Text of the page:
Gil Shwed, Founder and CEO of Check Point, said at the opening plenary of the Cybertech Tel Aviv conference that "the cyber-attacks of 2018 are fifth-generation attacks, but the defenses are of second- or third-generation. In other words, there is a 10- to 15-year technology lag. How do we cope with this lag? It is imperative to develop innovative, sophisticated, sixth-generation defenses, in order to defeat today's attacks."
Mr. Shwed said that last year saw a rise in cyber-attacks, some targeted the British and German parliaments, banks, factories, etc. Ukraine was almost shut down. There is a good reason why an international survey found that CEOs of large companies see cyber and terrorism at the top of the list of threats.
According to Shwed, cyber-attacks have been developing in several stages. It started with the injection of a virus into a single computer. Then there were internet attacks, malware attacks, server attacks, denial of service attacks, and so on. Current fifth-generation cyber-attacks excel in identification theft, as well as in targeting cloud services and mobile systems.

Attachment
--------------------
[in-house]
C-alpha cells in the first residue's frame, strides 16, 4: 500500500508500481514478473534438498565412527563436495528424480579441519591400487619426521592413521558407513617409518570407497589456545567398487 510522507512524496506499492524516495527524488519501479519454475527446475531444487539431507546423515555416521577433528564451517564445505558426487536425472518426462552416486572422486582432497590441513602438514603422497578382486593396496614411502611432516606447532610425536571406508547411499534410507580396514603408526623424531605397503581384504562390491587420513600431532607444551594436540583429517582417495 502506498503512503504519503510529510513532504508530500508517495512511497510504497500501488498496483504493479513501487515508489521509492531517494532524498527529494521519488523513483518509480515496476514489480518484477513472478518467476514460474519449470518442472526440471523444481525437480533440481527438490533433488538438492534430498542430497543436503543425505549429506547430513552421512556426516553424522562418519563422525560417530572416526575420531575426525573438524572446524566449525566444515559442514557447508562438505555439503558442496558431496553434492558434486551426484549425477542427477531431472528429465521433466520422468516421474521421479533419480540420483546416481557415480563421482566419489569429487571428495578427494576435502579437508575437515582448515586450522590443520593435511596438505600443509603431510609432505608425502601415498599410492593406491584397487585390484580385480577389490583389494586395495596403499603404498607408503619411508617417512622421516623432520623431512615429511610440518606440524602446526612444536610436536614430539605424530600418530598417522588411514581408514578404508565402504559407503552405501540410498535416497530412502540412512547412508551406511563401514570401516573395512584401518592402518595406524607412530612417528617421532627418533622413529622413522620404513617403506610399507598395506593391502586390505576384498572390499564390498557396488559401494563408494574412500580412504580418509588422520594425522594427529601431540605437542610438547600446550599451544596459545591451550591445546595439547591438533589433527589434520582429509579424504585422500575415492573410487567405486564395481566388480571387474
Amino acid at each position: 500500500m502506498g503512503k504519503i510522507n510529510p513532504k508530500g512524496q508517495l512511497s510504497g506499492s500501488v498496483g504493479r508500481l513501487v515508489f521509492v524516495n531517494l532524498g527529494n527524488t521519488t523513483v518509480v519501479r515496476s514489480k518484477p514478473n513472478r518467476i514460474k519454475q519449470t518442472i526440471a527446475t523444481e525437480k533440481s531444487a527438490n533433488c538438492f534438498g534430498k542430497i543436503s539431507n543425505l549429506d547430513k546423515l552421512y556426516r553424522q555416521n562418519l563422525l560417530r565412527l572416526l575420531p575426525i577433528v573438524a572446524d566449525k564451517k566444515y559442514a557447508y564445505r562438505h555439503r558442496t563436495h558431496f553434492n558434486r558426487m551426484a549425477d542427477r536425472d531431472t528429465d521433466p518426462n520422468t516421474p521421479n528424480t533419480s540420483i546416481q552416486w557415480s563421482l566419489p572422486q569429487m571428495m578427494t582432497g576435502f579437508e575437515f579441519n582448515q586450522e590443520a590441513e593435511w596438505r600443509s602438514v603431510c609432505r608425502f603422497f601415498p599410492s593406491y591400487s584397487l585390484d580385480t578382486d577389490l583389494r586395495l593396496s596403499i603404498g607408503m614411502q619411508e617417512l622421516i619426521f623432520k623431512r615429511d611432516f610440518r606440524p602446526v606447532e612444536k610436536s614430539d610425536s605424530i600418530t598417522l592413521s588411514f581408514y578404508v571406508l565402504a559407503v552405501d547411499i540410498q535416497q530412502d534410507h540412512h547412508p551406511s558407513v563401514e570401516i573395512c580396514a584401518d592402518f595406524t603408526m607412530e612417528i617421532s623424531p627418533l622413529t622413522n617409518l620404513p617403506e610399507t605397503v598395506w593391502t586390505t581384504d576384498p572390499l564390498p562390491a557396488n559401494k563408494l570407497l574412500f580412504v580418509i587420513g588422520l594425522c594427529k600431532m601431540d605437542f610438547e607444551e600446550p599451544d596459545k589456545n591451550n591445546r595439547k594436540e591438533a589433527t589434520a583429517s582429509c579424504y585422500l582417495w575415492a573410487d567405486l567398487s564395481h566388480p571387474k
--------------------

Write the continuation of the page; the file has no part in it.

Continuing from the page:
How can we deal with these threats? According to Mr. Shwed, we need to develop fast, real-time prevention methods. We need to find ways to protect all the components of computers, servers, and cloud services – protect every layer of every system. In his opinion, we should think small: building a vast army of nanotechnologies, small inter-connected measures installed in all layers of defense; developing small software, using artificial intelligence should be used to develop methods for predicting cyber-attacks. "That's what Check Point employees are working on," Shwed said, "and that's the core of sixth-generation cybersecurity."